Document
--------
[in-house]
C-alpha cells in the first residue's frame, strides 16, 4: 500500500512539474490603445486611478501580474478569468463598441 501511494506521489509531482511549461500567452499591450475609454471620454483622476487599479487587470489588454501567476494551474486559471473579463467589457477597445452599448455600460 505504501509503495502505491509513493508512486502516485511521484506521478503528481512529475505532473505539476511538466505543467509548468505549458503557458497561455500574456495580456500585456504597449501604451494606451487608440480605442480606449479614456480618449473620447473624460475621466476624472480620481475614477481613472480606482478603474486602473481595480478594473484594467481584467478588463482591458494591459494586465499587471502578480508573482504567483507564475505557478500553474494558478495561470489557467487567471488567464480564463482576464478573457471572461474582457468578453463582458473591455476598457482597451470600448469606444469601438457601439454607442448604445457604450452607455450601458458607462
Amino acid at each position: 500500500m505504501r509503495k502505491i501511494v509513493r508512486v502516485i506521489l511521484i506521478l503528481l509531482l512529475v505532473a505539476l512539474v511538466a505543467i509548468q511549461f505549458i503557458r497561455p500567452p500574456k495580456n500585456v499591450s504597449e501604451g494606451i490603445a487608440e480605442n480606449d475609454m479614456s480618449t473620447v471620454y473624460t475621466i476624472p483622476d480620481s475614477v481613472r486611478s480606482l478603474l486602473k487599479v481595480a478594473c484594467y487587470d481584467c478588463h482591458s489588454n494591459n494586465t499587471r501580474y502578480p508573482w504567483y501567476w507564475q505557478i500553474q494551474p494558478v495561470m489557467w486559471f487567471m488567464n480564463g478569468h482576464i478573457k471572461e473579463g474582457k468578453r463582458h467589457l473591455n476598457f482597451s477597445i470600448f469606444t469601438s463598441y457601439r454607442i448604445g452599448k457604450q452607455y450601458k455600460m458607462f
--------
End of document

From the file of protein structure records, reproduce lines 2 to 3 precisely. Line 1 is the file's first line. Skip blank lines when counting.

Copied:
C-alpha cells in the first residue's frame, strides 16, 4: 500500500512539474490603445486611478501580474478569468463598441 501511494506521489509531482511549461500567452499591450475609454471620454483622476487599479487587470489588454501567476494551474486559471473579463467589457477597445452599448455600460 505504501509503495502505491509513493508512486502516485511521484506521478503528481512529475505532473505539476511538466505543467509548468505549458503557458497561455500574456495580456500585456504597449501604451494606451487608440480605442480606449479614456480618449473620447473624460475621466476624472480620481475614477481613472480606482478603474486602473481595480478594473484594467481584467478588463482591458494591459494586465499587471502578480508573482504567483507564475505557478500553474494558478495561470489557467487567471488567464480564463482576464478573457471572461474582457468578453463582458473591455476598457482597451470600448469606444469601438457601439454607442448604445457604450452607455450601458458607462
Amino acid at each position: 500500500m505504501r509503495k502505491i501511494v509513493r508512486v502516485i506521489l511521484i506521478l503528481l509531482l512529475v505532473a505539476l512539474v511538466a505543467i509548468q511549461f505549458i503557458r497561455p500567452p500574456k495580456n500585456v499591450s504597449e501604451g494606451i490603445a487608440e480605442n480606449d475609454m479614456s480618449t473620447v471620454y473624460t475621466i476624472p483622476d480620481s475614477v481613472r486611478s480606482l478603474l486602473k487599479v481595480a478594473c484594467y487587470d481584467c478588463h482591458s489588454n494591459n494586465t499587471r501580474y502578480p508573482w504567483y501567476w507564475q505557478i500553474q494551474p494558478v495561470m489557467w486559471f487567471m488567464n480564463g478569468h482576464i478573457k471572461e473579463g474582457k468578453r463582458h467589457l473591455n476598457f482597451s477597445i470600448f469606444t469601438s463598441y457601439r454607442i448604445g452599448k457604450q452607455y450601458k455600460m458607462f